It’s Time For Outdoor Games!

It’s Time For Outdoor Games!

May 14, 2020 0 By Tom Gurg

Four Outside Games For Spring and Summer

Baseball, Volleyball, Frisbee Golf, and softball are the standard, traditional games we play when the weather turns pleasant.  But there are some not-so-traditional games I want to shine the light on in this post. Croquet, Badminton, Horseshoes, and Cornhole are all fantastic games that can be enjoyed by almost anyone.

 

Let’s start with Croquet. Croquet is a race game that is played with wooden balls, mallets, wickets, and stakes. We played simple croquet in this way. The wickets (hoops) and stakes are arranged in a diamond pattern with a stake at each pinnacle. Players start at one stake by hitting their balls through the first wicket on the course using their mallet. Each player in turn strikes their ball along the course to the second stake. They must strike the stake and then continue along the rest of the course back to the start stake. The first player to strike the second stake is the winner. There are some twists though. If your ball ended being touched by an opponent’s ball on their turn, they could ‘croquet’ you. This was done by placing their foot on their ball and then whacking it with their mallet, sending your ball away. This seems to be kind of cutthroat. And apparently we didn’t play quite correctly. In researching this article I found that there are more complex rules which you can find here at the U.S. Croquet Association website.  It also has a long history. The game’s origin is really unknown. There are several games from which it is said to have evolved. But there is no definitive source game. Historians seem to agree that the ancestor game came to Britain from France during the reign of Charles II with the name pall-mall. You can find out more about that right here. Croquet is pretty fun. We played it a lot when I was a kid. Croquet sets cost about $40 and are available in many places.

 

Next up is Badminton. Badminton also has old roots stretching into ancient Greece and China. The ‘modern’ version of badminton evolved from the Indian game of Poona and was introduced to England in the 1860’s. The name ‘badminton’ comes from the estates of the dukes of Beaufort in that country. The game is played on a court that looks like a blend of a tennis court and a volleyball court. It uses long-necked rackets to hit a shuttlecock or birdie back and forth over a net. An opponent scores points when the birdie hits the ground on a player’s side. Badminton has a strong following worldwide and has numerous international organizations promoting it. It is so popular that it became an Olympic sport in 1992. You can find out more about badminton here. Badminton sets can be easily purchased in various places for as little as $15.00.

 

Horseshoes. Like the previous two games, this one is derived from an ancient game. It is thought that Horseshoes is the poor man’s version of discus. In Discus, the point is to get the disc closest to the stake. Same for horseshoes – closest to the stake scores the most points on a turn. Horseshoes consists of two pits, forty feet apart, each with a stake in the middle. On a turn, players alternate pitching one of their two horseshoes at the stake opposite them. They are trying to ring the stake, get their horseshoe around the stake (3 points), or be closest to the stake (one point). Games are played to 21 points. You can learn more here. Horseshoes sets can be found at most sporting goods stores for about $45.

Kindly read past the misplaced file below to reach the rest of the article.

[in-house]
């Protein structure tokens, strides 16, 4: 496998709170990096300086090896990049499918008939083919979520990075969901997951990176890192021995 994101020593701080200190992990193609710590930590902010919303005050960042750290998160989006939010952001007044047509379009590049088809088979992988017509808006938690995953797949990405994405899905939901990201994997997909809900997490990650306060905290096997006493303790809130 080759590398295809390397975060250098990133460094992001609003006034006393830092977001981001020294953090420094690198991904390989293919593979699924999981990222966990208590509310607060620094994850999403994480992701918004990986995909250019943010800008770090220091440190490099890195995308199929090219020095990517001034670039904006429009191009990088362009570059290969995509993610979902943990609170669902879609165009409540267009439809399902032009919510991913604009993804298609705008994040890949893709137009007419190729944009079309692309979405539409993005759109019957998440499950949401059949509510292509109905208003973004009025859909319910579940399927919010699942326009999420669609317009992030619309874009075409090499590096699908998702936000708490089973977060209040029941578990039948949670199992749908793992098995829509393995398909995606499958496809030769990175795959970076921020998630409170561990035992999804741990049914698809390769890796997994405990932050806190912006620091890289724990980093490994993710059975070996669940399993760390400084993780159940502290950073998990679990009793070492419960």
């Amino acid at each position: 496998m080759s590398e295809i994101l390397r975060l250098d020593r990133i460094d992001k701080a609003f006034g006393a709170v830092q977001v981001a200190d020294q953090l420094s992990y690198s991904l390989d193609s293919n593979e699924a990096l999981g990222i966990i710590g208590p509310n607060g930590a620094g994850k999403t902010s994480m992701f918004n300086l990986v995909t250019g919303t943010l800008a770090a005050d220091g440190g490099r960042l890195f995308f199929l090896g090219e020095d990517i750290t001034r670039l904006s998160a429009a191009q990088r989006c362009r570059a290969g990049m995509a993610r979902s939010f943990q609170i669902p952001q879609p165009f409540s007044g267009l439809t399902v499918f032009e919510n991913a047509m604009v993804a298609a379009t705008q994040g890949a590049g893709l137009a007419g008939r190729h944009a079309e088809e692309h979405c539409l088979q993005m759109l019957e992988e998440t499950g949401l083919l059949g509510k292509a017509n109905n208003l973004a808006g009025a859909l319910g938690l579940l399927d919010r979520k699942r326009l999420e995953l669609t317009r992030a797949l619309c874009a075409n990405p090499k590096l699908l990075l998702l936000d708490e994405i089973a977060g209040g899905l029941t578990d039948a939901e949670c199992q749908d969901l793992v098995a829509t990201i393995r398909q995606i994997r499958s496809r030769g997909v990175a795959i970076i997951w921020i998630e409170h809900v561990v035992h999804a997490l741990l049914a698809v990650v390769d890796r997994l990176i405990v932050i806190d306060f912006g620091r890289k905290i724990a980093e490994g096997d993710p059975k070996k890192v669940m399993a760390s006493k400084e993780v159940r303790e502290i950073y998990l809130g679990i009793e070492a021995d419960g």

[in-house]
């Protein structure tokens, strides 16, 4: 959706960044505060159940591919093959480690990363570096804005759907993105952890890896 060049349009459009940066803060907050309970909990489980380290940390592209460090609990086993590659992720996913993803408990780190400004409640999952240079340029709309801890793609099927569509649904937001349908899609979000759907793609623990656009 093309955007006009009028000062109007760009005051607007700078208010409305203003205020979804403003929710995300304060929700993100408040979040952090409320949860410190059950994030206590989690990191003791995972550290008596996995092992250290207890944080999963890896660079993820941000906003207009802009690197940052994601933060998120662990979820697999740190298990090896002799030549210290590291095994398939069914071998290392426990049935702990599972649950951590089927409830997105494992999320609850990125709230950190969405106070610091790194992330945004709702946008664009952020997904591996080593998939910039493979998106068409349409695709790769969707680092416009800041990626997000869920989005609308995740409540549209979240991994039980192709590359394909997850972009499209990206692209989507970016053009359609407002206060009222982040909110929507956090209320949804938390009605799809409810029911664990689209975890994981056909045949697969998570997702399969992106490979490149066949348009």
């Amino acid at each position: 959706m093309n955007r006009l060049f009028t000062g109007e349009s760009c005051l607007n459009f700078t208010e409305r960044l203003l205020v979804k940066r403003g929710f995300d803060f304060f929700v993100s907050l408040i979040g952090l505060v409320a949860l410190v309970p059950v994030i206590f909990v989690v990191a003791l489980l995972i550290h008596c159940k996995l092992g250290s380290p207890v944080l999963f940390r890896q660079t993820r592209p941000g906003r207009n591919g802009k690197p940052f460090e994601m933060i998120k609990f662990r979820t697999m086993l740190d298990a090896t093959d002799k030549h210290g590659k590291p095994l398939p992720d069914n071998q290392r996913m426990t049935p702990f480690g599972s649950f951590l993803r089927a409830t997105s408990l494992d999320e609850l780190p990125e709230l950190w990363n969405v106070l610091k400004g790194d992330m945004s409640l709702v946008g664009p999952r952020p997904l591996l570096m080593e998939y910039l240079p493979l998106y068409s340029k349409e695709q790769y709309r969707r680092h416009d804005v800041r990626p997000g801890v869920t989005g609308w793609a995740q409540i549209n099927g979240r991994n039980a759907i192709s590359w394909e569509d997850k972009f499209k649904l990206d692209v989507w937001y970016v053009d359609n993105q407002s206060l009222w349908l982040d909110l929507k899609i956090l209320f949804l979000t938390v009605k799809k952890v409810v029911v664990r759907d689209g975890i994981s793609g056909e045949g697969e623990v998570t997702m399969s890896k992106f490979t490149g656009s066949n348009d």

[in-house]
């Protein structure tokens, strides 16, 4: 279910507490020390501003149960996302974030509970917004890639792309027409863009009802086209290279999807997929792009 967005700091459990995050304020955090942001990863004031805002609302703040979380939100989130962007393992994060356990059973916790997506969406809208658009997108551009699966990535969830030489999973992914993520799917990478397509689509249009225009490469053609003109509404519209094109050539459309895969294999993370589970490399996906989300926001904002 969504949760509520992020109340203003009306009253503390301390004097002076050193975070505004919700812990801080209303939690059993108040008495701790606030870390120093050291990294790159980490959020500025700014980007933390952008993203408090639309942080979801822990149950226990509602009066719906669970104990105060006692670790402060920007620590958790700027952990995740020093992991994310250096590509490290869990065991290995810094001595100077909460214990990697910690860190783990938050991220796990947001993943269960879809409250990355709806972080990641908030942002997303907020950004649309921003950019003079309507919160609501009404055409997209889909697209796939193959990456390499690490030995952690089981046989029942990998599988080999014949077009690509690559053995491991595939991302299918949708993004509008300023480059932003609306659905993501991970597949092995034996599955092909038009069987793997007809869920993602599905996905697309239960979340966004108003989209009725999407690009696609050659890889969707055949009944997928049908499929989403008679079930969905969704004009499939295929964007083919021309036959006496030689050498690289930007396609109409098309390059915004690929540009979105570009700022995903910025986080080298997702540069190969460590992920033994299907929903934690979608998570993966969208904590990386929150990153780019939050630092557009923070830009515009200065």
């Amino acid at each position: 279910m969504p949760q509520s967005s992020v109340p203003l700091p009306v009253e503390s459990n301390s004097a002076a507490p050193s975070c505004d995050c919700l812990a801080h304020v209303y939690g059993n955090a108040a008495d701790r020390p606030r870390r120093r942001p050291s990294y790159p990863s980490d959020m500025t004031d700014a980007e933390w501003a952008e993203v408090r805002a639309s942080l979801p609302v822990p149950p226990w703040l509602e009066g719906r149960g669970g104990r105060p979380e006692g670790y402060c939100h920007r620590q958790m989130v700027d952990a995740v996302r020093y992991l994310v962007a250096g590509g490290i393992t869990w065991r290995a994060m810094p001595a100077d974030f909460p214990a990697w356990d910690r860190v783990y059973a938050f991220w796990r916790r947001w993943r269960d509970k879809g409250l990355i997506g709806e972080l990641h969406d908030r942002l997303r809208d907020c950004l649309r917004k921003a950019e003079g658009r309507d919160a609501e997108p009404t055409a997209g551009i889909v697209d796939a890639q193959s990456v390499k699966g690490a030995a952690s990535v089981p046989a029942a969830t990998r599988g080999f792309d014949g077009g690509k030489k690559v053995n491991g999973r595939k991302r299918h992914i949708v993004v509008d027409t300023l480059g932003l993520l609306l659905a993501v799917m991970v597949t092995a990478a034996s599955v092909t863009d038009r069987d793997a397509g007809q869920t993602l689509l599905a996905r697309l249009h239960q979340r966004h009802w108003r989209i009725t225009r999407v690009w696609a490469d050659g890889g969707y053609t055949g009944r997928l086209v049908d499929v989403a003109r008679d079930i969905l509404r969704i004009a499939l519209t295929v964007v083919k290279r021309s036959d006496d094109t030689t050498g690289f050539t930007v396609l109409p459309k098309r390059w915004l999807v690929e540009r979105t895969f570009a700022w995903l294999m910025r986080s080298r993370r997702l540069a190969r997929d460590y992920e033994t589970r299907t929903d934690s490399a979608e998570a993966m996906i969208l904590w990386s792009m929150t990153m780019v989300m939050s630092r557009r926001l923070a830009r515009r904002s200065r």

Last up is Cornhole. Cornhole has become one of the most popular outdoor games in America. Its origin is shrouded in mystery. Many believe that it started with a German cabinetmaker. Others feel it began as a Native American game.

Professional cornhole players in action. That’s phenom Frank Modlin on the left.

Wherever it started, it is so popular that you can find a cornhole tournament every weekend somewhere in the U.S. Why is it called ‘cornhole’? The name comes from the corn used to fill the bags. Most of us know about cornhole but here is a quick refresher. The game consists of two raised platforms with a hole (center 9” from top of the board and 12” from each side) set facing each other, twenty-seven feet apart. There are two teams (or individuals) that alternate taking

turns throwing the cornhole bags onto the opposite platform. A bag in the hole scores 3 points. A bag on the board scores 1 point. Cornhole uses a cancellation scoring system where the inning winner scores the difference between each team’s score each inning. A game is played to twenty-one. As I mentioned, cornhole is very popular in our country. There are several national organizations like the American Cornhole Association. And there are even professional cornhole players. You can find out more here. A cornhole set costs about $100.

 

There you have it, four outdoor games for you and your family to play when the weather turns nice. Whether you are tossing, batting, or whacking, get outside and have some fun.


Tom Gurganus has been homeschooling father for the last 22 years. He and his wife have graduated two and have a third almost finished. Tom is the co-founder of Adventures In Gameschooling with Ryan. As a follower of Christ, he believes that he should encourage and build up others. This is one of the main drivers of Adventures In Gameschooling - to encourage a love for learning and enhance relationships through games and play. Tom has an extensive network within the game industry community through his blog and podcast Go Forth And Game. With over ten years of interviews with game designers and publishers as well as game reviews, Tom has a wealth of gaming knowledge to share. It is his mission to bridge the gap between schoolers and gamers.